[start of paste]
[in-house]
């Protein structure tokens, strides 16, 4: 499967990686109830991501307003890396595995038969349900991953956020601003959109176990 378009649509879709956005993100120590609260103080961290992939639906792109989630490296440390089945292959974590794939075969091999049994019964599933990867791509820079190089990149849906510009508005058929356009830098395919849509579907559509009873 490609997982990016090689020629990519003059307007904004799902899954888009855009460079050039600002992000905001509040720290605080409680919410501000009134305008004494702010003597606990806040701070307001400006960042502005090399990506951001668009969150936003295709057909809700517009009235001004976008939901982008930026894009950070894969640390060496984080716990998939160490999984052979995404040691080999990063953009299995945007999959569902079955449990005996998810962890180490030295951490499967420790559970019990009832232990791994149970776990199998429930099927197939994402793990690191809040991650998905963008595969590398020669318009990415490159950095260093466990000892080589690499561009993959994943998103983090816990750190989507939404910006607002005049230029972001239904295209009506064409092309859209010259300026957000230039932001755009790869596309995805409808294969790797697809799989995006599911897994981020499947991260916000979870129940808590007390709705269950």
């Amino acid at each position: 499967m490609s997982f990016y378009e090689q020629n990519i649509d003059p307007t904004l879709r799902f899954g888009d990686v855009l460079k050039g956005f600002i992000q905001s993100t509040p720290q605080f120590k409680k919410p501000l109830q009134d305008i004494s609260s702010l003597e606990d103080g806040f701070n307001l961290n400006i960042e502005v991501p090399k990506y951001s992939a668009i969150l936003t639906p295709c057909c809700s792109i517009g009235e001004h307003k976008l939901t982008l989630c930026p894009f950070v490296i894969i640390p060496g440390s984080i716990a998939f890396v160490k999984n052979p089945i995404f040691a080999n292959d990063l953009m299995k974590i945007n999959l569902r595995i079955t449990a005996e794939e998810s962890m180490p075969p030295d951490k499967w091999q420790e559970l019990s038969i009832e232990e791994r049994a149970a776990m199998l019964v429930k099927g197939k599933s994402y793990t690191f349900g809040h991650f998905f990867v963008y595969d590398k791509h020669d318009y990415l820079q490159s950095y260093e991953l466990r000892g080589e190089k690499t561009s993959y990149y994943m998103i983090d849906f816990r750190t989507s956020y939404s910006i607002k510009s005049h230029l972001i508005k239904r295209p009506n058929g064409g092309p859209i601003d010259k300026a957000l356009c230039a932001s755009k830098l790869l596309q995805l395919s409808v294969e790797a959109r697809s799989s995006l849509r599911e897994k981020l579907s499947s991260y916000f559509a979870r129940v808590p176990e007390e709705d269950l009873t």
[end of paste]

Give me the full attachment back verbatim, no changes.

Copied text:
[in-house]
């Protein structure tokens, strides 16, 4: 499967990686109830991501307003890396595995038969349900991953956020601003959109176990 378009649509879709956005993100120590609260103080961290992939639906792109989630490296440390089945292959974590794939075969091999049994019964599933990867791509820079190089990149849906510009508005058929356009830098395919849509579907559509009873 490609997982990016090689020629990519003059307007904004799902899954888009855009460079050039600002992000905001509040720290605080409680919410501000009134305008004494702010003597606990806040701070307001400006960042502005090399990506951001668009969150936003295709057909809700517009009235001004976008939901982008930026894009950070894969640390060496984080716990998939160490999984052979995404040691080999990063953009299995945007999959569902079955449990005996998810962890180490030295951490499967420790559970019990009832232990791994149970776990199998429930099927197939994402793990690191809040991650998905963008595969590398020669318009990415490159950095260093466990000892080589690499561009993959994943998103983090816990750190989507939404910006607002005049230029972001239904295209009506064409092309859209010259300026957000230039932001755009790869596309995805409808294969790797697809799989995006599911897994981020499947991260916000979870129940808590007390709705269950």
């Amino acid at each position: 499967m490609s997982f990016y378009e090689q020629n990519i649509d003059p307007t904004l879709r799902f899954g888009d990686v855009l460079k050039g956005f600002i992000q905001s993100t509040p720290q605080f120590k409680k919410p501000l109830q009134d305008i004494s609260s702010l003597e606990d103080g806040f701070n307001l961290n400006i960042e502005v991501p090399k990506y951001s992939a668009i969150l936003t639906p295709c057909c809700s792109i517009g009235e001004h307003k976008l939901t982008l989630c930026p894009f950070v490296i894969i640390p060496g440390s984080i716990a998939f890396v160490k999984n052979p089945i995404f040691a080999n292959d990063l953009m299995k974590i945007n999959l569902r595995i079955t449990a005996e794939e998810s962890m180490p075969p030295d951490k499967w091999q420790e559970l019990s038969i009832e232990e791994r049994a149970a776990m199998l019964v429930k099927g197939k599933s994402y793990t690191f349900g809040h991650f998905f990867v963008y595969d590398k791509h020669d318009y990415l820079q490159s950095y260093e991953l466990r000892g080589e190089k690499t561009s993959y990149y994943m998103i983090d849906f816990r750190t989507s956020y939404s910006i607002k510009s005049h230029l972001i508005k239904r295209p009506n058929g064409g092309p859209i601003d010259k300026a957000l356009c230039a932001s755009k830098l790869l596309q995805l395919s409808v294969e790797a959109r697809s799989s995006l849509r599911e897994k981020l579907s499947s991260y916000f559509a979870r129940v808590p176990e007390e709705d269950l009873t």